To quickly recap what I said in the first post of this series, Krugman uses the presumed awfulness of English food from the early nineteenth century to the 1980s to support his thesis of bad equilibria in market economies, that is, that good things may never be supplied because they have never been requested. English food was awful, he says, because of early urbanization and industrialization.
“Victorian London already had well over a million people, but most of its food came in by horse-drawn barge. And so ordinary people, and even the middle classes,were forced into a cuisine based on canned goods (mushy peas!),preserved meats (hence those pies), and root vegetables that didn’t need refrigeration (e.g. potatoes, which explain the chips).”
In this second post I’ll simply tackle the question: Is urbanization a cause of bad food?
London certainly exploded in size in the nineteenth century, going from just over a million in 1819 (the beginning of the Victorian period) to seven million in 1901 (the end of the Victorian period).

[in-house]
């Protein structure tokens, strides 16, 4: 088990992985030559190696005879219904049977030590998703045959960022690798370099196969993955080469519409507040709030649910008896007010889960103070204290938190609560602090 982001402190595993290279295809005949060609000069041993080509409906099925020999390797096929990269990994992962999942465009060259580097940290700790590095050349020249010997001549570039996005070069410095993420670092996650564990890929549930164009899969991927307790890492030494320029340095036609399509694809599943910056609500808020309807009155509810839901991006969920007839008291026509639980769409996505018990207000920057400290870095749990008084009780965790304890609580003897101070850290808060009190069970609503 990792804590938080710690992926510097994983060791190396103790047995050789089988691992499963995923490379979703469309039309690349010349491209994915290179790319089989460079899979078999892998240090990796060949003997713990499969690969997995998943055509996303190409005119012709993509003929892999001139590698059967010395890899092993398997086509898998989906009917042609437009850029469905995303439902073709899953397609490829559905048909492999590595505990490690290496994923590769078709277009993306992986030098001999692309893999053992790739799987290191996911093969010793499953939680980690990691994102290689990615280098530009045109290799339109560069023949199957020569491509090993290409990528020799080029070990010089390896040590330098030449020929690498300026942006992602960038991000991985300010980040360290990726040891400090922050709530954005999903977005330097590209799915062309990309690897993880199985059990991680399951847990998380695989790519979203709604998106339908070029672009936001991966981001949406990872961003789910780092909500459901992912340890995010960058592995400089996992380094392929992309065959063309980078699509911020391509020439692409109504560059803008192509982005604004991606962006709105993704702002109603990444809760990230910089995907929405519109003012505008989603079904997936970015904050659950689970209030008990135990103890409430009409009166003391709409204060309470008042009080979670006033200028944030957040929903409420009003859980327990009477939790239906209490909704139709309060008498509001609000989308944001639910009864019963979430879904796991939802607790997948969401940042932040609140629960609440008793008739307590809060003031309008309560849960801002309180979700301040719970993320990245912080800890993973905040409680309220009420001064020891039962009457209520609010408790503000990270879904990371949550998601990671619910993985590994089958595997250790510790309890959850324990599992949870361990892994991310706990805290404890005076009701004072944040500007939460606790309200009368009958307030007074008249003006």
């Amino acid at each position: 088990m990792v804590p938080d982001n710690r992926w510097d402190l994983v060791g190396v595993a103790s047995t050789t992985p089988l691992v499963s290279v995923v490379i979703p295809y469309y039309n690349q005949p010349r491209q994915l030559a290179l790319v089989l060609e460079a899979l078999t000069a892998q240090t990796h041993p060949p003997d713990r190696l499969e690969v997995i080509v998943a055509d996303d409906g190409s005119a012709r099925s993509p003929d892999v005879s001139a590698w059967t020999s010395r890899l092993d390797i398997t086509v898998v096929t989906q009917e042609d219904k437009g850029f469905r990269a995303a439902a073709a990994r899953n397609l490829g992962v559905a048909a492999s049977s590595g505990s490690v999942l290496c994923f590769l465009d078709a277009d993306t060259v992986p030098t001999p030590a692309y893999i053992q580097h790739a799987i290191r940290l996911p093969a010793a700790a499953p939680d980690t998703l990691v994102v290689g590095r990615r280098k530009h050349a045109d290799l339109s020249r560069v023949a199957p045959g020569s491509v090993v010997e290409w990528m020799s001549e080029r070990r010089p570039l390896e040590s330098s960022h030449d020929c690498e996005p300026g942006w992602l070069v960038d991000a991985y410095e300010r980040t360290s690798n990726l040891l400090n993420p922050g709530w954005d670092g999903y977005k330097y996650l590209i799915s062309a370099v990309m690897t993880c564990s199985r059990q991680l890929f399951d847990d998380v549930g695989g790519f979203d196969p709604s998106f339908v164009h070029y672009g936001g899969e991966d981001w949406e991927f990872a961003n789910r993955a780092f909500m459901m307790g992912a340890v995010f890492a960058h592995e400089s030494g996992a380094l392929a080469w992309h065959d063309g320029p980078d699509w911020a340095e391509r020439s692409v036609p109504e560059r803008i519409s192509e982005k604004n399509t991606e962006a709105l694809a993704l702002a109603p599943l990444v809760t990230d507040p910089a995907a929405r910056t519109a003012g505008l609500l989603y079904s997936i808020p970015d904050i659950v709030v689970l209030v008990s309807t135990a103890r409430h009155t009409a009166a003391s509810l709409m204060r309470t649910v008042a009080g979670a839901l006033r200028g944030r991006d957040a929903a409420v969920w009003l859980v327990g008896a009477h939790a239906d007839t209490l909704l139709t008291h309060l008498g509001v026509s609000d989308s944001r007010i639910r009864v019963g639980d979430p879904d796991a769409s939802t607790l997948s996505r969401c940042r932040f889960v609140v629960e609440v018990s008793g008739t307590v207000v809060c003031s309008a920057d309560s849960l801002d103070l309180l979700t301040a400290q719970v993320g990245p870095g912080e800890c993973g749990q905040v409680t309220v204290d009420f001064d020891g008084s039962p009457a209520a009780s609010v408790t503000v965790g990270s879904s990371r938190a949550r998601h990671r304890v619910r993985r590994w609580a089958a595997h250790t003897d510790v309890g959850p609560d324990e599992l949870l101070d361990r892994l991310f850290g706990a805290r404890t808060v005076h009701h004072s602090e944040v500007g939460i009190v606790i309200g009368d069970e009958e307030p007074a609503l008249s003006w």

Other nations, though, were also urbanizing. New York soared to four million. Paris went from 1 million in 1844 to 1.8 million in 1872. Edo (Tokyo) had had well over a million since the mid-eighteenth century. In 1800 Beijing and Guangzho had a million people. Istanbul was huge too, and had been for centuries, though, perhaps not reaching a million. By 1900, still in the Victorian period, Berlin, Chicago, Vienna, and St Petersburg also all had more than a million. Melbourne and Buenos Aires had half a million.
This list includes some of the most famed centers of gastronomy, including at the least Paris, Vienna and Istanbul; many would also want to put St Petersburg, Beijing, and Edo on the list.
From a historical perspective, this is scarcely surprising. Big cities have traditionally had the best food of their epoch, including Ancient Rome (a million), tenth-century Baghdad (probably half a million to a million), and thirteenth-century Hangchow (about the same). The reason is simple. Big cities are where the rich and powerful live. They have the power and the will to command (seize, grab, extract, or buy) the best food.
In short, urbanization does not generally produce awful food but the finest food of the epoch.
So even if we accept Krugman’s assumption that English food was awful, it’s not likely that this was because London was a big city.
What about industrialized? That’s for another post.